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This is what a Parish (or Diocese) Constitution (or Covenant) should have when fully developed. They may not be immediately obtainable, but for progress it is vital to have a vision of these goals; only then can strategies to reach them be developed. Reminder: It is absolutely essential that the parish write a Constitution, and then live by it.

1. Decision-making power

All aspects of parish life should be under the jurisdiction of the Constitution, which in subsidiarity will be in line with the Constitutions of higher bodies; any action contrary to it would be void. The rights and responsibilities of all parish officers and agencies should be clearly spelled out. Lay women and men as well as clergy should have real decision-making power - not merely advisory.

2. Representativeness

All bodies of the parish, esp. the Parish Council, should be equitably representative, being chosen from the entire community, including all elements, e.g., women, men, young, old, single, married.

3. A Bill of Rights

The rights of all individuals and groups must be spelled out clearly in a Bill of Rights/Responsibilities section

4. Due Process of Law

There needs to be a judicial body which can adjudicate all complaints and protect the rights of all as listed in the Constitution; it needs to have real decision-making power to which everyone is subject. 

5. Accountability/Transparency

All decision-making must be accountable to its responsible superior and eventually the whole parish. With appropriate safeguards for personal privacy, all decision-making must be transparent to all.


1. Start where you are

“Rome was not built in a day” - nor was it transformed in one either! Remember, the best can be the enemy of the good. Start wherever you are in your parish by using the possibilities that are actually present. You get involved in your parish by volunteering, accepting a responsibility. Make yourself, and like-minded “democracy-oriented” parishioners, accepted so your opinion will carry more weight. Note: Canons 537 & 1280 require Finance Committees with decision-making power.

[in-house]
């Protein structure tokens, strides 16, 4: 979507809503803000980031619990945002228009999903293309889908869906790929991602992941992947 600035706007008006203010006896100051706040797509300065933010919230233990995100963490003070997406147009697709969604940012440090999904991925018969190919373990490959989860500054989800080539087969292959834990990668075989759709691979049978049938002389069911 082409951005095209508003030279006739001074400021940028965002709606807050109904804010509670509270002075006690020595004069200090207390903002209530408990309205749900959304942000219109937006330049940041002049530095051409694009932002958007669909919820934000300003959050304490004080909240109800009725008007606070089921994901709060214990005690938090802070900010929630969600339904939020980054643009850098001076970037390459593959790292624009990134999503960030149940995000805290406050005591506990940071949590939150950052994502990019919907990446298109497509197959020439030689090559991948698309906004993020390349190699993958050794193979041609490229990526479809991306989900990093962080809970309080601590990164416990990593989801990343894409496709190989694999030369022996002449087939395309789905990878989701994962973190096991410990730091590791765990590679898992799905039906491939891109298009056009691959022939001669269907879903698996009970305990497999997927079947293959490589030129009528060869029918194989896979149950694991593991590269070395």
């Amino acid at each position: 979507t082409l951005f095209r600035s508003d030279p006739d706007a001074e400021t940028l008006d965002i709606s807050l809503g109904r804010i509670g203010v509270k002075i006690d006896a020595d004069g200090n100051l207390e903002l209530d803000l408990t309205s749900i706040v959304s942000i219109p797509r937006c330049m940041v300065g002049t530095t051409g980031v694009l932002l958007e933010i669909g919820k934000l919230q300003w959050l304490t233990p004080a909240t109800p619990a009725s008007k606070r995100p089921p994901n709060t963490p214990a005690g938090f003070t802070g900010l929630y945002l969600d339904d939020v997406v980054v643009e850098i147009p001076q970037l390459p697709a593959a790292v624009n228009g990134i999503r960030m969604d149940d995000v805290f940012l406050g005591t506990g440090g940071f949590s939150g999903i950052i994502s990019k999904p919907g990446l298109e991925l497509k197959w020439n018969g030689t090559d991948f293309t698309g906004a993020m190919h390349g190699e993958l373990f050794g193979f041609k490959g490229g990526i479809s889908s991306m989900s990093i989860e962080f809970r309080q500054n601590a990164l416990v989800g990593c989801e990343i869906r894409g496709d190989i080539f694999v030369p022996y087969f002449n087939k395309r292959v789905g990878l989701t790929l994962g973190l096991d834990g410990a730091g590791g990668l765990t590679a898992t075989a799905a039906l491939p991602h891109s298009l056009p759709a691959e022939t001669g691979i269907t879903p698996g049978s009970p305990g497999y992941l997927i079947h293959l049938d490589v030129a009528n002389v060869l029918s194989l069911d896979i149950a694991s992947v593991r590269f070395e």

2. Dialogue

If you don't already have a perfect parish with a perfectly functioning Constitution - and fellow parishioners are not going to immediately fall in line when you suggest that you ought to have a fully democratic parish with a Constitution - perhaps they will need to be persuaded. You too will have much to learn from them and together with them. The way to make all this happen is through Dialogue, meaning first of all respectful, open listening, and then clear, respectful explaining of your ideas. As the ancient Latin phrase has it: Festine lente! Make haste slowly!

3. Education to Change Consciousness to Pro-Democracy/Constitution

Many Catholics will be very suspicious, or even worse, of the idea of a democratic Catholicism and of a Constitution. Many will have the “feeling” that such “politics” does not belong in a sacred body like the Church. In the wake of all the sexual abuse scandals, this is beginning to change, and the momentum should be seized upon. Perhaps the most important thing that needs to be done in order to usher in a more democratic Catholicism and a Constitution is changing Catholic consciousness to accept and affirm them. This will require a massive education program through books, articles, lectures, study groups, field visits....

4. Making All Accountable and Transparent

In the wake of the national clerical sexual abuse scandals, it is imperative that all decision-making be completely transparent. This is especially important in financial matters. Use whatever bodies are available to urge transparency/accountability - personal conversations, public statements at meetings of all parish bodies, letters, parish bulletin....

Association for the Rights of Catholics in the Church (ARCC)